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there is a groundswell of support for mastriano's ideas here, and we have to be serious about it. >> i want to -- i sort of got to see how genuinely zealous, militant, extreme he is and his views, i don't think this is an act, i think this is who he is. i want to quote from your piece, and have you sort of explain it, just in context. this is a december 2020 protest that he attends, this is after the election. mastriano exerted his followers to do with george washington asked us to do in 1775, appeal to have, and pray to god, we need an intervention. the phrase appeal to having comes from john locke's argument in support of the right to violent revolution in the face of tyranny. mastriano has hung in sign saint appeal to heaven, and the flag sometimes appears behind him during his fireside chats. gives the sense of what this man's worldview is. how extreme he is. >> i mean, it's difficult to say, to use too much hyperbole, just as you said about him. he's not a cynic.
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he is -- actually, he believes he's a profit for this movement, he believes he is leading an army. he has more than 70 facebook pages devoted to him and to his message, and he calls his followers an army. so, this is a man who deeply, deeply believes, that he is sent by god, that he is sent by god to overthrow a democratically elected government. that is why the capital is a symbol of even for him, and it continues to be to this day. and an appeal to heaven is basically saying the god is on our side. god is on our side, let us attack secular democracy which has been taken over by multiculturalism and is no longer legitimate, and therefore we are sent by god to destroy it so he can be more serious. his sense of his mandate is that blatant. >> yeah, and he will be facing off against the current attorney general the state,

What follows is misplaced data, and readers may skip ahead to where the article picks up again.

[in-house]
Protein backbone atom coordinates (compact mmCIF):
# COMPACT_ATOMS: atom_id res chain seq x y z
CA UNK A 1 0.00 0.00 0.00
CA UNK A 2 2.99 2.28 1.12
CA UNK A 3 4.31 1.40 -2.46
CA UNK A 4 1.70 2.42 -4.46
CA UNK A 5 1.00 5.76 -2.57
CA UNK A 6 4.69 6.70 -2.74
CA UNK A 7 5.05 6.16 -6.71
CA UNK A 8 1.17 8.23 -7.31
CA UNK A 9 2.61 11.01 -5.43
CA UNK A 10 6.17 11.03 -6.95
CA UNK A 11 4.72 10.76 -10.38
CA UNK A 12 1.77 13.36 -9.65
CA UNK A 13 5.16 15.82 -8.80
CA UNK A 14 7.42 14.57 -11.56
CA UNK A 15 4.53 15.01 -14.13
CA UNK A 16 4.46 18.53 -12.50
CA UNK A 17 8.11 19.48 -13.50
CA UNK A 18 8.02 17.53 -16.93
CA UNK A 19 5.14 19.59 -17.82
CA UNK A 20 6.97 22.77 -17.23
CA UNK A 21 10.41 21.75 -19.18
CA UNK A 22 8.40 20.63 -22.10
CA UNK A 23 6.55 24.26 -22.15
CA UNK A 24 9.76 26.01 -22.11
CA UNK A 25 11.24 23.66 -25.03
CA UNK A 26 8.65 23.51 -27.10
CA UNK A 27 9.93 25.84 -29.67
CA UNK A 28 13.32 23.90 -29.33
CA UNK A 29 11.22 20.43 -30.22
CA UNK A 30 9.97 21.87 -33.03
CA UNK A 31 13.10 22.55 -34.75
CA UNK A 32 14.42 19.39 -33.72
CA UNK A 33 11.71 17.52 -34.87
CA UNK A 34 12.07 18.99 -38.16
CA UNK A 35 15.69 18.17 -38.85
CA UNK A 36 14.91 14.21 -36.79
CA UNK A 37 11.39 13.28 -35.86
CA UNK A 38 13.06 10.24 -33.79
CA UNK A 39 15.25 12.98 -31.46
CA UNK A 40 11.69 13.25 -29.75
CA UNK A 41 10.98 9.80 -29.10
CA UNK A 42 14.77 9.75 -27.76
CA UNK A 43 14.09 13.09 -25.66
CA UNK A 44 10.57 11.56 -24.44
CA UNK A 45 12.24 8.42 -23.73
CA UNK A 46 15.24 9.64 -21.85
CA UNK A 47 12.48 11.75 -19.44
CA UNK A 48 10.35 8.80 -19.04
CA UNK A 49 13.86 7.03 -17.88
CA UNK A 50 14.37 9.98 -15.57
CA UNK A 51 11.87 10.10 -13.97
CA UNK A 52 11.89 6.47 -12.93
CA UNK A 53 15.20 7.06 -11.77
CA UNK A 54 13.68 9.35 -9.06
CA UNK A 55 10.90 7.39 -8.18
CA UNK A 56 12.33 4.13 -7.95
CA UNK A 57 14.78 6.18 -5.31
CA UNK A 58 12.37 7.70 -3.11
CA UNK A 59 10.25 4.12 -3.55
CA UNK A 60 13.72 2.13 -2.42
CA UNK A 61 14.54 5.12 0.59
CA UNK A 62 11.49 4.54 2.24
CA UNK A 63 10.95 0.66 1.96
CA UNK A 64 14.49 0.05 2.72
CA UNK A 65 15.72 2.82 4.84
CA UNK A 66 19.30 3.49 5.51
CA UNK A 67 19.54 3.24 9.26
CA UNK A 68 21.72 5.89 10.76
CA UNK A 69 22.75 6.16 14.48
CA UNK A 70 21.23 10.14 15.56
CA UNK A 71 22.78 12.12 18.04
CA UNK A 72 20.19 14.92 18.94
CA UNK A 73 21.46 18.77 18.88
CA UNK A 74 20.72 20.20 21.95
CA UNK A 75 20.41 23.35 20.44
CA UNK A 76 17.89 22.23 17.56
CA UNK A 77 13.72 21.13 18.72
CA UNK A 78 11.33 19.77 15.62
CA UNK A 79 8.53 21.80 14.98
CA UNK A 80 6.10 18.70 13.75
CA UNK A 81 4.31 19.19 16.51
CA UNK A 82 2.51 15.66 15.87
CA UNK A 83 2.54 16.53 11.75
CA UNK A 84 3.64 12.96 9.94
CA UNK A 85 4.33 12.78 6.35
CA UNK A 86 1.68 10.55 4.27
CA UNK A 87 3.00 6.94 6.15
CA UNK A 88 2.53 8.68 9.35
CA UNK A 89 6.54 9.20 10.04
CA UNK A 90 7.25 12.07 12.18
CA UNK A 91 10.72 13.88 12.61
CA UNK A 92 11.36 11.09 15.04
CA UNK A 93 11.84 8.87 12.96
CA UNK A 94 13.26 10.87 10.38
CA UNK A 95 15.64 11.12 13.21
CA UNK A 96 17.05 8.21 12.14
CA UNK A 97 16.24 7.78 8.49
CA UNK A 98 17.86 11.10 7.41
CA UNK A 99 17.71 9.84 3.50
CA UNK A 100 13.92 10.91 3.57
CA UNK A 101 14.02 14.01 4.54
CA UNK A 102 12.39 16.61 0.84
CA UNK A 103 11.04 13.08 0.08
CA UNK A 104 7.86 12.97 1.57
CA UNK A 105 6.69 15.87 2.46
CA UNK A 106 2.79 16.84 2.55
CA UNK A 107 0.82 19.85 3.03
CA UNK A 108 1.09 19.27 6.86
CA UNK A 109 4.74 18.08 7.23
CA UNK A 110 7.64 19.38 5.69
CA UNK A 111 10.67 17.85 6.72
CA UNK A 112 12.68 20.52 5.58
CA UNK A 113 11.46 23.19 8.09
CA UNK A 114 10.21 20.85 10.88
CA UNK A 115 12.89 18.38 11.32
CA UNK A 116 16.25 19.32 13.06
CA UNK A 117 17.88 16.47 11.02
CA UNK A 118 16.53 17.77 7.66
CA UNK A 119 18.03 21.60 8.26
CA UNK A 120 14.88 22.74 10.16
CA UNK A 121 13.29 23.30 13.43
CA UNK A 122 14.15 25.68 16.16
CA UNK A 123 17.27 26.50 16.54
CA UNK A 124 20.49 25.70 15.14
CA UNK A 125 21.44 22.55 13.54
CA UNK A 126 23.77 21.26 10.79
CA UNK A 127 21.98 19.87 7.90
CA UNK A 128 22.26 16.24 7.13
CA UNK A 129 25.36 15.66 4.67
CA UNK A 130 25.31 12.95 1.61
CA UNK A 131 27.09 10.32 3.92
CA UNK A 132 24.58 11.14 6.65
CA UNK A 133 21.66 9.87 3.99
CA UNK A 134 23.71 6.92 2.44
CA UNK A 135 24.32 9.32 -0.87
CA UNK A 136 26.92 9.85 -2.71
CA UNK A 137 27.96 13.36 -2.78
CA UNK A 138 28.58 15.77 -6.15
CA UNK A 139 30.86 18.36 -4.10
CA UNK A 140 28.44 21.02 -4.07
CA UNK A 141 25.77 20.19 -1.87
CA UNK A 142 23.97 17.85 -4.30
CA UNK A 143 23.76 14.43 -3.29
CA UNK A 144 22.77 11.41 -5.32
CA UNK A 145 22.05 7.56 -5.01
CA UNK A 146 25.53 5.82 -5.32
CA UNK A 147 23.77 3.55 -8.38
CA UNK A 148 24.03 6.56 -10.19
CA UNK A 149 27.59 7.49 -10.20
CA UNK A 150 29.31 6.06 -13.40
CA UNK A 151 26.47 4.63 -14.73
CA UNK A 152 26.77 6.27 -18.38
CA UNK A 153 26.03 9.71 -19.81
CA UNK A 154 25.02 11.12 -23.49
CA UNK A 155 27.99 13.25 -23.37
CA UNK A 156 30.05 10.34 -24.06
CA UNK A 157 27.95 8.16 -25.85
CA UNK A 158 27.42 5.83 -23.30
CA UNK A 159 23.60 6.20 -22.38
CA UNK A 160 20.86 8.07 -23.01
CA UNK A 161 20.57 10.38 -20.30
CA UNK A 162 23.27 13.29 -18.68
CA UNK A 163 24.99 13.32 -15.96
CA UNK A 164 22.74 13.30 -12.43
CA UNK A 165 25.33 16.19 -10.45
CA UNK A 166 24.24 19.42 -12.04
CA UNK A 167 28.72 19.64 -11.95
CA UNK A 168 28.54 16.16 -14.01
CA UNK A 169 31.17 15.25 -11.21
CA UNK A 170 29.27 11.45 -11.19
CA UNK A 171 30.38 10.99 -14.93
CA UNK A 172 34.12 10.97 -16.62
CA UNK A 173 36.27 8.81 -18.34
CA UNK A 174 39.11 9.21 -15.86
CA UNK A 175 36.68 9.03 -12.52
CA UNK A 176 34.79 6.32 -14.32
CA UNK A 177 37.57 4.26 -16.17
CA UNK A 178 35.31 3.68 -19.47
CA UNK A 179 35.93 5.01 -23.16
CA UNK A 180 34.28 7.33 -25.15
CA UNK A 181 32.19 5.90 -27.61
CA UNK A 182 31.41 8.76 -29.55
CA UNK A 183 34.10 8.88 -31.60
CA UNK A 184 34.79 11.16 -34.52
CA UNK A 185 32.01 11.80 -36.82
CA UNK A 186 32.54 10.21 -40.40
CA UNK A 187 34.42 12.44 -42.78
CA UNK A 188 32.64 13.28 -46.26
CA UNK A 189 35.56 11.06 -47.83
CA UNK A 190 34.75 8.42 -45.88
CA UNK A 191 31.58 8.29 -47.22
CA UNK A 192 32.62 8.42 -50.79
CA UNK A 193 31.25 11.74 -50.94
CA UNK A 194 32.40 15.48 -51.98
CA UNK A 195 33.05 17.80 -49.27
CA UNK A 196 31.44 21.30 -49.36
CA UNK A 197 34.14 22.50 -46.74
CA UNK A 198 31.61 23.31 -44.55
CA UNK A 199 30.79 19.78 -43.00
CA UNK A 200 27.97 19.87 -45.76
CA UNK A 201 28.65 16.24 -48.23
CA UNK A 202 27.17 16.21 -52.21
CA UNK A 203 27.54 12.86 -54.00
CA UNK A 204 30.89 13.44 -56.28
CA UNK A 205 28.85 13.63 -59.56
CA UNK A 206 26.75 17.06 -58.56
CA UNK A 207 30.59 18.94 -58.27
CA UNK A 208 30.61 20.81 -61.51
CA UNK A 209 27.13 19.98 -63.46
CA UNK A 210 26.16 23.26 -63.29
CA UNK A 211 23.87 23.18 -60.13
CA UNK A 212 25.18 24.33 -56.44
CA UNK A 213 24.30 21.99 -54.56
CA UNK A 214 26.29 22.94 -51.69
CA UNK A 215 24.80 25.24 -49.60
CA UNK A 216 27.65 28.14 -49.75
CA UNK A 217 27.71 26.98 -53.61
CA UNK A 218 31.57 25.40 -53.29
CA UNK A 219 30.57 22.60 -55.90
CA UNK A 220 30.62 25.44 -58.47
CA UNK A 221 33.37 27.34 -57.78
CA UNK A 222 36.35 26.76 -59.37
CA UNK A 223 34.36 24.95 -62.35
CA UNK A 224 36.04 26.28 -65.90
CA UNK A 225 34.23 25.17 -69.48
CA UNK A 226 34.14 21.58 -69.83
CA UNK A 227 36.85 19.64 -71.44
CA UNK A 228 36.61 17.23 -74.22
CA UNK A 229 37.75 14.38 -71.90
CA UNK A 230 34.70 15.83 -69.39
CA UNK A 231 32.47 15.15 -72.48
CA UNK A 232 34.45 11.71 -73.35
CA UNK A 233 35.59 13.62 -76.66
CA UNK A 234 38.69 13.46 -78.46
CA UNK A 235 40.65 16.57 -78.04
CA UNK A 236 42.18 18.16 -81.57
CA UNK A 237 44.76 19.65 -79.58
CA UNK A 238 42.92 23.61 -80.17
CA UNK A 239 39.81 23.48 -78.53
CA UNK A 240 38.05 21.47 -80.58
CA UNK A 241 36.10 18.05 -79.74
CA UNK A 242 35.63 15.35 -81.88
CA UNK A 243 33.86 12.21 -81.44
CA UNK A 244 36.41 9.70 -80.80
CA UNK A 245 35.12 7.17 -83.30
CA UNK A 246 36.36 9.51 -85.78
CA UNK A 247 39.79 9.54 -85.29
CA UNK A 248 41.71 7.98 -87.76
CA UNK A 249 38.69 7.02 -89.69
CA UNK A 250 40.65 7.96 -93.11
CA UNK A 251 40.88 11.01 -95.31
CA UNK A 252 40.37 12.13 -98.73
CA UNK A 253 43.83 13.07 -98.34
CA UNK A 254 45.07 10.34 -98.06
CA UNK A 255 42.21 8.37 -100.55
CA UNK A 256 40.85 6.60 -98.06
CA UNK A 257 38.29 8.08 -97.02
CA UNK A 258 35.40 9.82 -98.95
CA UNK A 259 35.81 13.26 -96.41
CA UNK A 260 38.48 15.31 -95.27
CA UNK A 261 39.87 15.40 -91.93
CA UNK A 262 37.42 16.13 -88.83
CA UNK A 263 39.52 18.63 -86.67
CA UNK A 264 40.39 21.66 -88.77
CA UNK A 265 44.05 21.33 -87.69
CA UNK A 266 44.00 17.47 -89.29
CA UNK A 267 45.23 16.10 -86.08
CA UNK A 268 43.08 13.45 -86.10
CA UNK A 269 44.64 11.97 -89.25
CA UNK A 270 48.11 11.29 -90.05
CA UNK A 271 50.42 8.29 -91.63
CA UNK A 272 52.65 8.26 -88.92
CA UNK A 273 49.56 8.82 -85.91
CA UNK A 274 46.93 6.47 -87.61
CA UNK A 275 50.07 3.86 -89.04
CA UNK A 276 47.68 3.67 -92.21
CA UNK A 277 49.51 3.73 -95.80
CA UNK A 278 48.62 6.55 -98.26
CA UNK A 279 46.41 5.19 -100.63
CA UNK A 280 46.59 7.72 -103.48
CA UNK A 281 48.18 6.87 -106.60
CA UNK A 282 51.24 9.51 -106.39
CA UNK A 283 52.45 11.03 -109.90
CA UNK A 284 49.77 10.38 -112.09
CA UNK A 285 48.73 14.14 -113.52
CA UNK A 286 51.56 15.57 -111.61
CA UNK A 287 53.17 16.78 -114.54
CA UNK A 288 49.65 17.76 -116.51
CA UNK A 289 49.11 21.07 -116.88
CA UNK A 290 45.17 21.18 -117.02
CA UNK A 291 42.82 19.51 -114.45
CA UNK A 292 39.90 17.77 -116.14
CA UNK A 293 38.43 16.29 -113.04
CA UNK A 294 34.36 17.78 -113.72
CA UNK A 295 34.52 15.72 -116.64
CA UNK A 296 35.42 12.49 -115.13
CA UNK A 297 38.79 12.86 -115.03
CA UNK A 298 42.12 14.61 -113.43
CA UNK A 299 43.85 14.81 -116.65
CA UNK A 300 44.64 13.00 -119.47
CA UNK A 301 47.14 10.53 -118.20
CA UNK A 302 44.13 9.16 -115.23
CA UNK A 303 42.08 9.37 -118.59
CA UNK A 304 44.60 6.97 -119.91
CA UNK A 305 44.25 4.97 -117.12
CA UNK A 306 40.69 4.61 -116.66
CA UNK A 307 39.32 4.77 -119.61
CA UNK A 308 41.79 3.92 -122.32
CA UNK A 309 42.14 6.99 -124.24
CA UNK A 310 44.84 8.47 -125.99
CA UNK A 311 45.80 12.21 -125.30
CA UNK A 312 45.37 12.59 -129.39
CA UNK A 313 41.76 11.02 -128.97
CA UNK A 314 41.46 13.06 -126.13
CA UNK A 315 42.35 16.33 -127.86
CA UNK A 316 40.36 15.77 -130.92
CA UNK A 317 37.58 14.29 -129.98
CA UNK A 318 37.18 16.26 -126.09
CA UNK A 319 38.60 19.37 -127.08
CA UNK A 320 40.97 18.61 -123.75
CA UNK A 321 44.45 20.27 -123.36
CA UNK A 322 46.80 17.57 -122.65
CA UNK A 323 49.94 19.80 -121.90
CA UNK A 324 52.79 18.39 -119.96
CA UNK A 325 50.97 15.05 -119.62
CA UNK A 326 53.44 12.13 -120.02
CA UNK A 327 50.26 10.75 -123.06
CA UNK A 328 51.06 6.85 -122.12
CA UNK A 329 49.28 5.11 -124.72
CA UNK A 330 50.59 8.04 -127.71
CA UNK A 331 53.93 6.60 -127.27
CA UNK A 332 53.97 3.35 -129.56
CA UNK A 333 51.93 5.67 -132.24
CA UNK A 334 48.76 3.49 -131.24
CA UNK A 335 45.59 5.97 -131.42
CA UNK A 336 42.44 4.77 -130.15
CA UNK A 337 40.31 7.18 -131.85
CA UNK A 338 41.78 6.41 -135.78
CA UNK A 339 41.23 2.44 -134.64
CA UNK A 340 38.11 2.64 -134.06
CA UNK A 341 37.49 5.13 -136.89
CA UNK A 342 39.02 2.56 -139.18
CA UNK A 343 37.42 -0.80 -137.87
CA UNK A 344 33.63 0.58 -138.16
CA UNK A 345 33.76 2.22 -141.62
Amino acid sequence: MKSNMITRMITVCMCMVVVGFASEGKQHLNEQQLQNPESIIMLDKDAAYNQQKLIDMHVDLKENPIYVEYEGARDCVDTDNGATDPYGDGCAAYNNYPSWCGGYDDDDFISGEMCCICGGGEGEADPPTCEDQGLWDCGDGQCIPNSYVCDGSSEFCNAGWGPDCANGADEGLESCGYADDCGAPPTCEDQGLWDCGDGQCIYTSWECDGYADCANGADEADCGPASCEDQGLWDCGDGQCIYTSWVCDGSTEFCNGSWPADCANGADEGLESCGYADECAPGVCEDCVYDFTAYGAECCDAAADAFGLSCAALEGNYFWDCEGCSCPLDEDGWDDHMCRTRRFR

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shapiro, we have him as a guest on the program monday night. i'd characterize them as a mainstream democrat, he's not particularly super lefty dude, he last night though, mastriano talked about him, and compared shapiro's vision of pennsylvania to a dictatorial regime like east germany, take a listen. >> the future for pennsylvania for joshua pirro is an oppressive regime, not unlike east germany, where your freedoms are snatched away. so, let's choose this day, let's walk in freedom, let's choose this day and serve the lord. >> i mean, that's, again, if what you're facing is something on that order, a lot of stuff is justified in resistance to that level of tyranny. >> yes, and mastriano isn't using this language by accident. he is a military intelligence analyst who is stationed in eastern money, right?